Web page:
THE BLOG
07/28/2013 07:03 pm ET Updated Sep 27, 2013

Helen Thomas, Off the Record

This post originally appears in Bitch magazine. You can read the full interview there.

[Editor's note: Although this interview was slated to appear in our as-yet unreleased Gray issue (Fall, no. 60), we decided to share it early given Helen Thomas's recent passing. We feel lucky to publish one of the last interviews with this iconic figure.]

Helen Thomas knew she had hit the third rail the second the words left her mouth. When asked to comment on Israel while out on the White House lawn during Jewish Heritage Celebration Day in May 2010, she candidly replied: "Tell them to get the hell out of Palestine." When prodded for further clarification on where she believed the Israeli populace in occupied Palestinian territories should relocate to, she said that they should "go home," and cited Poland and Germany as her first examples.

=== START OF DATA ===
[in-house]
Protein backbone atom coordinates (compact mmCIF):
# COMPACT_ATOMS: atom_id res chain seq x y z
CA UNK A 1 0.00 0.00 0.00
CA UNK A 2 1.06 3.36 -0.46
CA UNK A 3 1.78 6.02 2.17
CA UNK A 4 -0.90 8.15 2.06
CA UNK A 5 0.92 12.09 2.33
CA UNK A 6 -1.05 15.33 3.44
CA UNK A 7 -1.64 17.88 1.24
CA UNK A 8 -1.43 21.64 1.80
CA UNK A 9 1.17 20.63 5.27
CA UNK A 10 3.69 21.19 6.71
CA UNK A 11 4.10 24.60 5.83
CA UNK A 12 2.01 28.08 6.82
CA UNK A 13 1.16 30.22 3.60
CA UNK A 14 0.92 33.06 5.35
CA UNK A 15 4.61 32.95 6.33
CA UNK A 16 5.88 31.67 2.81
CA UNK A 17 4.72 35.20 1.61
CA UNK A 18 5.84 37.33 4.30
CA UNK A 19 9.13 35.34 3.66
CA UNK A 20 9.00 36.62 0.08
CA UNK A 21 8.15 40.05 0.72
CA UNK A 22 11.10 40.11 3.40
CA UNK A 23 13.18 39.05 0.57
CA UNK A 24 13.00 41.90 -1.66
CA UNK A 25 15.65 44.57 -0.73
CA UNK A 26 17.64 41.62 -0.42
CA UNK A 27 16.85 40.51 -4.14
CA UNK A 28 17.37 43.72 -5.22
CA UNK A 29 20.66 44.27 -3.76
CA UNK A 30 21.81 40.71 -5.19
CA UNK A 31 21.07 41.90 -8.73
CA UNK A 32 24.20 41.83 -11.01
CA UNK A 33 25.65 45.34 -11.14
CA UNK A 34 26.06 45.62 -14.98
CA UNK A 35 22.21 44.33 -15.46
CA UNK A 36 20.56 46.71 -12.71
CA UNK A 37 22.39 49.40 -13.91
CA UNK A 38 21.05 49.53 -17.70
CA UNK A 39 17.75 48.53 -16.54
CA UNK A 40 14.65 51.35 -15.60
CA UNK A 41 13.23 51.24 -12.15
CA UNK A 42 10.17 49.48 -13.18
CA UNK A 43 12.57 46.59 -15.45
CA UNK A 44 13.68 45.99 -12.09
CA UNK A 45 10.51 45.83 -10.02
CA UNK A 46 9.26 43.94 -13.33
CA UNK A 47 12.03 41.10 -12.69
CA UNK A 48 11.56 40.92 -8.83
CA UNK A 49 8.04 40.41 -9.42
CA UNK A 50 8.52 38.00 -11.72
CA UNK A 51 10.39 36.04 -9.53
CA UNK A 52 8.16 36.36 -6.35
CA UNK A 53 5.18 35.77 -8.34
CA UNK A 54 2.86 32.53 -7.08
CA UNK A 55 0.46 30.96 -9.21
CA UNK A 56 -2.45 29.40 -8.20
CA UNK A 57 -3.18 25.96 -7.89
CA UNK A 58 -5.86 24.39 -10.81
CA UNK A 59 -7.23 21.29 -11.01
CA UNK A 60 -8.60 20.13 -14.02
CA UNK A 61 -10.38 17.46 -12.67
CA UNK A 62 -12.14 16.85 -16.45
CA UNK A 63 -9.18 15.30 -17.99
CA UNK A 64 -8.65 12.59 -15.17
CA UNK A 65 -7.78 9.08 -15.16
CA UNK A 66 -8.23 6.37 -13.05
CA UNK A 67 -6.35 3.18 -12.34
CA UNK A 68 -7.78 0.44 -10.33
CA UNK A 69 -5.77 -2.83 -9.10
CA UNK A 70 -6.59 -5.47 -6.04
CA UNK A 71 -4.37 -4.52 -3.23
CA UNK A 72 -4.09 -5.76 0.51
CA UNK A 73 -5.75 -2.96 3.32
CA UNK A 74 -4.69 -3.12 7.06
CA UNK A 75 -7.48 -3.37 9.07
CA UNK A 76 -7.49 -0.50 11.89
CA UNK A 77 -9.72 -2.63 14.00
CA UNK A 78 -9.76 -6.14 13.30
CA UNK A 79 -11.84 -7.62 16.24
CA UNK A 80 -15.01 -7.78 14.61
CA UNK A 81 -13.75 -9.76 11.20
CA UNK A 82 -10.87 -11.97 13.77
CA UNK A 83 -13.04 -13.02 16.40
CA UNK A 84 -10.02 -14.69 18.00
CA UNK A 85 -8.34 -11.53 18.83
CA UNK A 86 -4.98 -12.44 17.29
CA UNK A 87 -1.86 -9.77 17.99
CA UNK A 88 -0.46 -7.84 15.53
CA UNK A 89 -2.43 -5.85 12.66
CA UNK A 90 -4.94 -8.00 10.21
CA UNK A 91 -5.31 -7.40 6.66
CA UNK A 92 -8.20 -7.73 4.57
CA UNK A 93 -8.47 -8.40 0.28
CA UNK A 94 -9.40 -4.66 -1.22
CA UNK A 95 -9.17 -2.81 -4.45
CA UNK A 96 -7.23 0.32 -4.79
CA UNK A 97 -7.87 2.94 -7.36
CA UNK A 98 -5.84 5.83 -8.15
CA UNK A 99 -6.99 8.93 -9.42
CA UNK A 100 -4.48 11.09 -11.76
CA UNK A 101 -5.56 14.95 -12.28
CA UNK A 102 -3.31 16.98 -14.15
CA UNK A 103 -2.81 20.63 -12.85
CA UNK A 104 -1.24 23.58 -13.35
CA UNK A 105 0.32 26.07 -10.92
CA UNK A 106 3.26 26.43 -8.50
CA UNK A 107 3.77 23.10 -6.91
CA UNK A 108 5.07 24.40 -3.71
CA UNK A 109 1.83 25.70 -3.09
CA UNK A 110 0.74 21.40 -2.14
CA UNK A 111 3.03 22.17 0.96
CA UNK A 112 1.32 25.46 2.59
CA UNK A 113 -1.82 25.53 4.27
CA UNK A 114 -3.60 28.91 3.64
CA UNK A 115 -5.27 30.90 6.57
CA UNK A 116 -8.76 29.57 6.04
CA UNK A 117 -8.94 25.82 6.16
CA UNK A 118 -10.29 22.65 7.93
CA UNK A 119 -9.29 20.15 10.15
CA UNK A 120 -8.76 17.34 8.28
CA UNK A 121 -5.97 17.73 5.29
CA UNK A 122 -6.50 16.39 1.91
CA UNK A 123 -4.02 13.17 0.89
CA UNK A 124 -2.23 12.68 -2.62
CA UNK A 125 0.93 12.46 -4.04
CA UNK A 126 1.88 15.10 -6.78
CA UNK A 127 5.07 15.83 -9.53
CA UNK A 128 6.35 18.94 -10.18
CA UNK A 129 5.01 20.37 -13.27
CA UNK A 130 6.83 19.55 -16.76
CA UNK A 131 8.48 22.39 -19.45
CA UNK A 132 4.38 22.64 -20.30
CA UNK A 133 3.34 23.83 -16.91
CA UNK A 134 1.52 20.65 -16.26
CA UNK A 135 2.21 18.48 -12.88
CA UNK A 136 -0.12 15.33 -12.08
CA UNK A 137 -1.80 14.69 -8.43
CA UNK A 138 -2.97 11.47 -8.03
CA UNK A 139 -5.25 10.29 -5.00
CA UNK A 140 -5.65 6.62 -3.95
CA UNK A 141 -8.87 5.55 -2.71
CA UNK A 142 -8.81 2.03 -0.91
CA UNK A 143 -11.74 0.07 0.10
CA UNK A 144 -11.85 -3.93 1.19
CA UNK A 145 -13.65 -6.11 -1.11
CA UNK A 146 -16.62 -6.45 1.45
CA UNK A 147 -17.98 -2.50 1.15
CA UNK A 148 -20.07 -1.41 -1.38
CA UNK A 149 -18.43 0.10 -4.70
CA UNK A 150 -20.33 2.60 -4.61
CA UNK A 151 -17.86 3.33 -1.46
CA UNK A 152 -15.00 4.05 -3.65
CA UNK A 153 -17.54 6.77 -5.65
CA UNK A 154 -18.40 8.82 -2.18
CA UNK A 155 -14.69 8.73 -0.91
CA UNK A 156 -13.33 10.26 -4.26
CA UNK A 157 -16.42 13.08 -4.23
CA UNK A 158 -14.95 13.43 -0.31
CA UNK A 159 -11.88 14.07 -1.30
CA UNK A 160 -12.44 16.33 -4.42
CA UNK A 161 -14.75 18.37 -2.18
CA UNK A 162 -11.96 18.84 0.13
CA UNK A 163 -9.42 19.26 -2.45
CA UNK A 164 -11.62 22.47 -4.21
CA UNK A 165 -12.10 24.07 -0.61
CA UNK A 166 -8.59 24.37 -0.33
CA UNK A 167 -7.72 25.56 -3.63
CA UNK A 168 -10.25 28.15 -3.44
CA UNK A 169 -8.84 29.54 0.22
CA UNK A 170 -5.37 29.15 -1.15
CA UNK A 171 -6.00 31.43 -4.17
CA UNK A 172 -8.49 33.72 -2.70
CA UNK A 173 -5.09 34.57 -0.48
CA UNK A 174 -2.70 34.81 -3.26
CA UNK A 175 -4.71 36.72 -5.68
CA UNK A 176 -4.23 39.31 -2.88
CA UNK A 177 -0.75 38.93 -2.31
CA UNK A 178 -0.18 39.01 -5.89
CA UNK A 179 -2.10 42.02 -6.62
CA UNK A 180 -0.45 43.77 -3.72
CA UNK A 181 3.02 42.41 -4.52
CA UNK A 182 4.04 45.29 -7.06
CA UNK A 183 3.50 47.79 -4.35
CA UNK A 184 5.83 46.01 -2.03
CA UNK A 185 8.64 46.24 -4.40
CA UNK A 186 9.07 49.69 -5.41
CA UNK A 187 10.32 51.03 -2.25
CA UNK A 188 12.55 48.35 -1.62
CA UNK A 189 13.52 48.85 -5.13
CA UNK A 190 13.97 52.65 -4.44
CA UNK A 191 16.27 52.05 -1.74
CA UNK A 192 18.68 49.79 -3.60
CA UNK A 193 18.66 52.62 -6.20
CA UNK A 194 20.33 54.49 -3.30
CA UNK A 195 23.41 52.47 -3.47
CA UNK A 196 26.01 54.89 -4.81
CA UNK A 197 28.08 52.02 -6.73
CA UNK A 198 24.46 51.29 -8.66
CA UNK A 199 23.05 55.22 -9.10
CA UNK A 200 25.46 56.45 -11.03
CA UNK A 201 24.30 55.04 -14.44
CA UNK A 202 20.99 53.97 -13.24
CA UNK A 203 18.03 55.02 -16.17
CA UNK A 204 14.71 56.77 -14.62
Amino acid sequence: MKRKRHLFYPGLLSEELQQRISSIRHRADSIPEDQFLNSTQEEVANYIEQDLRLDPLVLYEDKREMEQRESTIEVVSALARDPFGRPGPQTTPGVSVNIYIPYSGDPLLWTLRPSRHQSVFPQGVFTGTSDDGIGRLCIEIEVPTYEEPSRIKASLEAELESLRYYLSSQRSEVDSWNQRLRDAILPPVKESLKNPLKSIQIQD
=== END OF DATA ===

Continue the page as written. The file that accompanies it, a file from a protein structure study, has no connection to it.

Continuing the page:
A week later, the video was posted online. Thomas, after 50 years inside the White House, announced her retirement within a matter of days.

In the battle between what some perceived as anti-Semitic remarks and the First Amendment rights guaranteed to every U.S. citizen, the immediate fallout left little room for dialogue. President Obama declared her comments to be "out of line" and called her decision to retire "the right one," while the board of the White House Correspondents' Association issued a statement calling her words "indefensible" and wondered whether it would be appropriate for opinion columnists to occupy a front-row seat in the White House briefing room ever again. Speaking events were canceled, awards previously given in her honor retracted.